Ford Mustang Mach-E_GT_Cyber_OrangeFord Mustang Mach-E_GT_Cyber_Orange


Jobs axe hovers over 8,000 Ford workers as Blue Oval looks to cut costs and focus on EVs

  • Thousands of jobs set to go over summer at Ford
  • Newly formed Ford Blue unit among those to bear brunt
  • Boss wants to save £2.5bn by 2026, telling conference: ‘We have too many people’
  • ICEs and BEVs are said to be under-earning

Time 7:58 am, July 25, 2022

Ford is looking to axe as many as 8,000 jobs as it seeks to cut costs and increase focusing on EVs, according to industry insiders.

The cuts are set to take place over the summer, reported Bloomberg, with the jobs axe falling on the Ford Blue unit, which was only established in March, as well as elsewhere in the salaried workforce.

The majority of the cuts are expected to take place in the USA, where Ford has some 31,000 paid workers, and could happen in stages, claim people said to be in the know about the plan.

Ford chief executive Jim Farley restructured the Blue Oval in March, setting up the Ford Blue unit for internal combustion-engined vehicles and the Model e unit to ramp up its EV range.

He is looking to save $3bn (circa £2.5bn) in costs by 2026, and has previously said that cutting staff numbers was needed to increase profits, which have been disappearing where its Mustang Mach-E, pictured, and other plug-in models are concerned, thanks to increasing commodity and warranty costs.

Back in February, Farley told a Wolfe Research automotive conference: ‘We have too many people. This management team firmly believes that our ICE and BEV portfolios are under-earning.’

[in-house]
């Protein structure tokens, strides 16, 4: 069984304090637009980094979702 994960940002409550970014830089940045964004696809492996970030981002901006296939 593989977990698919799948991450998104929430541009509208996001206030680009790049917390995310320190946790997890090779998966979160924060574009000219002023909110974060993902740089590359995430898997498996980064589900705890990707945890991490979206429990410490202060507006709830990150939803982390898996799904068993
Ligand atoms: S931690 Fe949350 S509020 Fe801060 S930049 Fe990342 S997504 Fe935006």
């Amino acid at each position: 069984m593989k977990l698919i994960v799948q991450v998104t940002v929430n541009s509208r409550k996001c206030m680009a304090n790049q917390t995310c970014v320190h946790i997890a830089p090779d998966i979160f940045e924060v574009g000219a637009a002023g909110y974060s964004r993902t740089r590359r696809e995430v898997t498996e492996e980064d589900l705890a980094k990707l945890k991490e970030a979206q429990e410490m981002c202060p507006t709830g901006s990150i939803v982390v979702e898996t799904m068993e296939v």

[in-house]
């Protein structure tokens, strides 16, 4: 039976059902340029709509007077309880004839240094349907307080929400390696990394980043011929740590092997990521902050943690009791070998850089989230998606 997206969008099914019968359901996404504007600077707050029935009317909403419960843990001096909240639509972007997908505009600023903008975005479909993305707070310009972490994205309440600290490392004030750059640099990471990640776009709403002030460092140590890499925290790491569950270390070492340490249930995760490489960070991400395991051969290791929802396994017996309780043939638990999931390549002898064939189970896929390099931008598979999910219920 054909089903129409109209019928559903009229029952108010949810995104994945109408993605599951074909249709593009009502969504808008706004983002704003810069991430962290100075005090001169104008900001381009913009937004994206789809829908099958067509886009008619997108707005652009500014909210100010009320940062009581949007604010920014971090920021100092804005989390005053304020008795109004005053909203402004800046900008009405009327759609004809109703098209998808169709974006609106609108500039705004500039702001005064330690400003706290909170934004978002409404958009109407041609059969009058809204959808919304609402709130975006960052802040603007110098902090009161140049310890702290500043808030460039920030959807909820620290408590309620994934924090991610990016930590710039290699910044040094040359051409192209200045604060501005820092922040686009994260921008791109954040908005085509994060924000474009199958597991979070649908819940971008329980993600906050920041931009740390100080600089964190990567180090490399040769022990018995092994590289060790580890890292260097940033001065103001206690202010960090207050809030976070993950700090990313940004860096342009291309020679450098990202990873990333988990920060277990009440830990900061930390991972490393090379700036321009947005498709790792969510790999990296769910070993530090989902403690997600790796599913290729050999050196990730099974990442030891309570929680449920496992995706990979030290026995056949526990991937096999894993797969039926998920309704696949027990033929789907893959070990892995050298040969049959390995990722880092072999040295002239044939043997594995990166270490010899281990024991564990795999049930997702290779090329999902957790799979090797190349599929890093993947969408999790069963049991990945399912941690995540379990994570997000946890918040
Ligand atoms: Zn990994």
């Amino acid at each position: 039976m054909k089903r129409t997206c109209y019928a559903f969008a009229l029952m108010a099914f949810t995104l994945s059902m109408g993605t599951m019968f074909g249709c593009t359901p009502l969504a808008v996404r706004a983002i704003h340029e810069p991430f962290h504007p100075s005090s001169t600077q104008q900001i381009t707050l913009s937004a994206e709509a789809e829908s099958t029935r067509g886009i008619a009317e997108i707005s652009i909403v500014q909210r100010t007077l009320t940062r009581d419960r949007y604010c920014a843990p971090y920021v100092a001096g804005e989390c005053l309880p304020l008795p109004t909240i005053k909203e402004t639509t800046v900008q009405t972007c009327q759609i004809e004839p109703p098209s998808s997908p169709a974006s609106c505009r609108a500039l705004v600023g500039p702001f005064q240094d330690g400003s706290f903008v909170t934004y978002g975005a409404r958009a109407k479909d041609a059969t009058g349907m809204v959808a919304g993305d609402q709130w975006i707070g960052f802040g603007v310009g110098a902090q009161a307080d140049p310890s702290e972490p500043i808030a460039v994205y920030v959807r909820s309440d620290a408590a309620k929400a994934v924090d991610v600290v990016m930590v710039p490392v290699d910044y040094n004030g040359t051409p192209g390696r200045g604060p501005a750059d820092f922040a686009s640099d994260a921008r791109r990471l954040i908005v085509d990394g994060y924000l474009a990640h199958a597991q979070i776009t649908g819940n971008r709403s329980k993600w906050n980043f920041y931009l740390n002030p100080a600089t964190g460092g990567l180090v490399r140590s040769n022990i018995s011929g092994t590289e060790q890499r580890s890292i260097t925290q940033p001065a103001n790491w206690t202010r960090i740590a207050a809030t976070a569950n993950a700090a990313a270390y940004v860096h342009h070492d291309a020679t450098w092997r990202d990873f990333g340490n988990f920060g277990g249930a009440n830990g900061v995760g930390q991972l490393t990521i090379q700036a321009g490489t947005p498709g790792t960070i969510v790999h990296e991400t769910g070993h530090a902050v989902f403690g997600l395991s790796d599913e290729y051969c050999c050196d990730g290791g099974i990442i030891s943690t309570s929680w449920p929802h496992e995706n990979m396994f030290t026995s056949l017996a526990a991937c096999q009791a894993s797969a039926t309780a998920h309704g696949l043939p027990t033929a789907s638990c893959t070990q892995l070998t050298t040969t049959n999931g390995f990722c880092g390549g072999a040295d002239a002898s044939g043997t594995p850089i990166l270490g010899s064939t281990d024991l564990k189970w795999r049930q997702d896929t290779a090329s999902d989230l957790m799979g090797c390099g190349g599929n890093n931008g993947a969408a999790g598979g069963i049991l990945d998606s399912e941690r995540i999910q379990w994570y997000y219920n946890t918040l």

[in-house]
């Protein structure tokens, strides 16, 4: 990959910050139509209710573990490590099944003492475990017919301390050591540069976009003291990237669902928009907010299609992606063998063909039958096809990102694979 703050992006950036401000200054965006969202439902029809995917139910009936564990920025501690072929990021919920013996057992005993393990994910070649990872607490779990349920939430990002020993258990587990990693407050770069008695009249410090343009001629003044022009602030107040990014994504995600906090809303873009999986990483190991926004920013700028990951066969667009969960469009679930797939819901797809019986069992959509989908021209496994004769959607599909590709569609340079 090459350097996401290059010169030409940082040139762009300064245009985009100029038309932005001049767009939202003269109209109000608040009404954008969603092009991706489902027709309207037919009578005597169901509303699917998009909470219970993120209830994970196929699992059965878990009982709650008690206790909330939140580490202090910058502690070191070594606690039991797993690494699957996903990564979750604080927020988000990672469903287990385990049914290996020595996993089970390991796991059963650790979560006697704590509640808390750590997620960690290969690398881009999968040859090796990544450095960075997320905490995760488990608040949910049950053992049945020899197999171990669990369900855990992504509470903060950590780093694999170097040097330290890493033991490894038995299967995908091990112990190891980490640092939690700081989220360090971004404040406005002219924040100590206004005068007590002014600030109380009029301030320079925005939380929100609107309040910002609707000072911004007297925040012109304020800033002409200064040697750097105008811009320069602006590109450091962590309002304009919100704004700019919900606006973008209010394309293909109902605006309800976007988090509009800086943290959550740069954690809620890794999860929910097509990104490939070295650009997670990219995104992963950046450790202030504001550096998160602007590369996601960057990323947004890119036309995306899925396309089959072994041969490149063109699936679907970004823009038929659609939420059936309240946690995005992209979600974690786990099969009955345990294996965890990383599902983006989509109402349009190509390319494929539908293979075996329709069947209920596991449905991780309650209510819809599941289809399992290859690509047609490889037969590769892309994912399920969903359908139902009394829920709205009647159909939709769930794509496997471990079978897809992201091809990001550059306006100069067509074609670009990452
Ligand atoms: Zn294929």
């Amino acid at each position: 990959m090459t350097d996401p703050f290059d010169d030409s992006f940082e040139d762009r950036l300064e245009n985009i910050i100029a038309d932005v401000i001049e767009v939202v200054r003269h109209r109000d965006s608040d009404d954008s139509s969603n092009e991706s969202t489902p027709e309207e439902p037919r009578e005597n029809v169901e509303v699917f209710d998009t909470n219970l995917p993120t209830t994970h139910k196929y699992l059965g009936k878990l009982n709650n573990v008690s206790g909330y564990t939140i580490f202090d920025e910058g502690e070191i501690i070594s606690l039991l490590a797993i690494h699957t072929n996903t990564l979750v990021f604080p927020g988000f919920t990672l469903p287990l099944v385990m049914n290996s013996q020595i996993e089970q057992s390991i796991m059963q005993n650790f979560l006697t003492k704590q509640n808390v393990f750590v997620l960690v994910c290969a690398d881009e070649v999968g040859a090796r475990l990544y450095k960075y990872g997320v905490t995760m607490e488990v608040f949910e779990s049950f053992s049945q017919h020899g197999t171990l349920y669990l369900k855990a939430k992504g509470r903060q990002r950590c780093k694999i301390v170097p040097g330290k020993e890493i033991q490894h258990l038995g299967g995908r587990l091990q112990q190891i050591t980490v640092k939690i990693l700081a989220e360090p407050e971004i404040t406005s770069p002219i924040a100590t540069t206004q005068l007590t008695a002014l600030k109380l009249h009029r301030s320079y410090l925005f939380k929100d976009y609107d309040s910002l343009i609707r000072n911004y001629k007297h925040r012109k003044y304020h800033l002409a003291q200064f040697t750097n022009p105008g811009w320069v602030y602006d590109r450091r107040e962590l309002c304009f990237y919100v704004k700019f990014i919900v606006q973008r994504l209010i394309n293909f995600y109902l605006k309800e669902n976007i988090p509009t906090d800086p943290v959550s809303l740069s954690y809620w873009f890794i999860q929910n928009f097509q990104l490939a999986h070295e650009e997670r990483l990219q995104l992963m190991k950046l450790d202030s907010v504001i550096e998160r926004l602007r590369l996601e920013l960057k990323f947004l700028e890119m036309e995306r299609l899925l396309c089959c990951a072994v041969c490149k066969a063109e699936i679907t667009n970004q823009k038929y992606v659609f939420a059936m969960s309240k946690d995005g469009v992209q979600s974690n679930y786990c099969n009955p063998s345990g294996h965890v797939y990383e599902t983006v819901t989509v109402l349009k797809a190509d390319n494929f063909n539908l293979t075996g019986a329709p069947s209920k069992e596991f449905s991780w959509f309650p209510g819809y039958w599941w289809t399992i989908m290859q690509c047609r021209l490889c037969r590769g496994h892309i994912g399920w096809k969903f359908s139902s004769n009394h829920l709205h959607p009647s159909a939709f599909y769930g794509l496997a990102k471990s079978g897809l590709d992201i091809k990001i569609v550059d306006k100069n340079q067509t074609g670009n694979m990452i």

He has said Ford’s petrol and diesel models have to make more cash to pay for its EV aspirations.

Farley increased the EV spend to $50bn £41.8bn) in March and targeted building two million BEVs a year by 2026, having sold only 27,140 in the USA in 2021.

Ford wouldn’t comment on the possible cuts, and would only say that it was concentrating on reshaping the company to make the most of the growth of EVs.

In a statement, chief communications officer Mark Truby said: ‘As part of this, we have laid out clear targets to lower our cost structure to ensure we are lean and fully competitive with the best in the industry.’

John Bowman's avatar

John has been with Car Dealer since 2013 after spending 25 years in the newspaper industry as a reporter then a sub-editor/assistant chief sub-editor on regional and national titles. John is chief sub-editor in the editorial department, working on Car Dealer, as well as handling social media.

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